Edinburgh Fringe 2017
“A boy’s journey through gender transition. Fusing urban and contemporary styles with an original score, award winning choreographer Andrea Walker directs a cast of seven dancers in a fast paced, emotionally driven story of identity and belonging.”
Seven dancers from the award-winning 201 Dance Company, tell the poignant story of gender transition. From the present to flashbacks to the past we meet a young girl who feels like she is not in the right body. This is a journey from realization to discovery. Told through physical theatre, hip-hop and breakin’ dance it’s a beautifully staged and perform show.
Andrea Walker Director and choreographer, melds hip-hop and urban dance into a gutsy rhythmic dynamic, with elegance. The look and feel of the piece is very appropriate with an interesting mise-en-scène of placement in the space. Lighting is constrained, contributing to shadowy scenes, dark edges of the space and wonderfully warm yellow lighting in a tender scene.
The quality of the dance is excellent. Ensemble numbers of four dancers are strong and contribute to the storytelling by circling the main character or as a quartet. They seem to be like a modern version of a Greek chorus, giving a point of view that influences the character or expresses inner thoughts, dreams, hopes and fears.
The story is interspersed with several scenes with a young girl and her parents. These are sweet moments and show the parents’ love for their child. Many of the interactions of the family are enacted through physical theatre. It’s excellent, the movement is precise and economic and says exactly what it means to say, without being overdone. In addition, a young girl of about ten to twelve years of age plays the child, and she is very natural, knows her way about the stage and is spot on – wonderful!
Michaela Cisarikova plays the main character. She is equally at home as an actor with a natural emotional range and as a dancer of contemporary and hip-hop movement. There are several crossover scenes when we see the young girl as a child and the older version as a trans man together, which are poignant and not over sentimental. Rather they are important and very interesting moments in his life and they show how his decision is impactful to him, his family and his future.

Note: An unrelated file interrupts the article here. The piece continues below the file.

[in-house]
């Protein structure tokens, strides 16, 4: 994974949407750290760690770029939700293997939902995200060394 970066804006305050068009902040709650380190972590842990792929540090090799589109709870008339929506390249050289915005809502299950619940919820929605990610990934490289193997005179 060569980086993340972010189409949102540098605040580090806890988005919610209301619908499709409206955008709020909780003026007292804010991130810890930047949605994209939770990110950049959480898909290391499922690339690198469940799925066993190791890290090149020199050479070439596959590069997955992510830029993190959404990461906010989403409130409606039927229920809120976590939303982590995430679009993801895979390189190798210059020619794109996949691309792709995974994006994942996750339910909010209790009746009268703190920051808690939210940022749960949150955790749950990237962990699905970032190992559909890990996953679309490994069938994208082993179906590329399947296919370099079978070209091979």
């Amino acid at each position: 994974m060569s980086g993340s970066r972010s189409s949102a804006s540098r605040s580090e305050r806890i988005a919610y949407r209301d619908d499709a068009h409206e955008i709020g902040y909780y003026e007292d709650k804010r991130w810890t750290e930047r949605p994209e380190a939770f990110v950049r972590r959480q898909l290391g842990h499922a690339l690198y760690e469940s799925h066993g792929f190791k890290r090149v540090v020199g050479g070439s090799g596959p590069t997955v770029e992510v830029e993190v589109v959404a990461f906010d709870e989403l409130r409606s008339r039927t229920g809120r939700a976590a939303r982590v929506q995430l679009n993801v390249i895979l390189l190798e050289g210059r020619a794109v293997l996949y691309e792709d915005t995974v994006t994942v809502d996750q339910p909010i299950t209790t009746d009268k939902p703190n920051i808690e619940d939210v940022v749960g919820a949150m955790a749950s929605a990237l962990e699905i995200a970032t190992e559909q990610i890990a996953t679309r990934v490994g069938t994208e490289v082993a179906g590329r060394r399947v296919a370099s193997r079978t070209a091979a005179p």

There is wit and tenderness in this story, such as in one fascinating scene when he is a young child standing with his father, identifying with how the father is standing, then mimicking him in the way he moves. It is quite a moment and one that must happen, often during the young lives of people who feel that they are not in the right skin or body. It’s a very impactful image and feels so authentic yet painful as we empathize at the same time.
The original music, composed by Ross Allchurch, is vibrant and filmic complementing the physical storytelling well. There are some abstract soundscape sections as well as the rhythmic beat of music. Lighting designer, Norvydas Genys creates the mood for this show with dramatic lighting often highlighting small groups or individuals in silhouette to good effect.
Skin is a combination of dance, movement and dance theatre, it is an inspired and inspiring piece that is creative, dynamic and tender.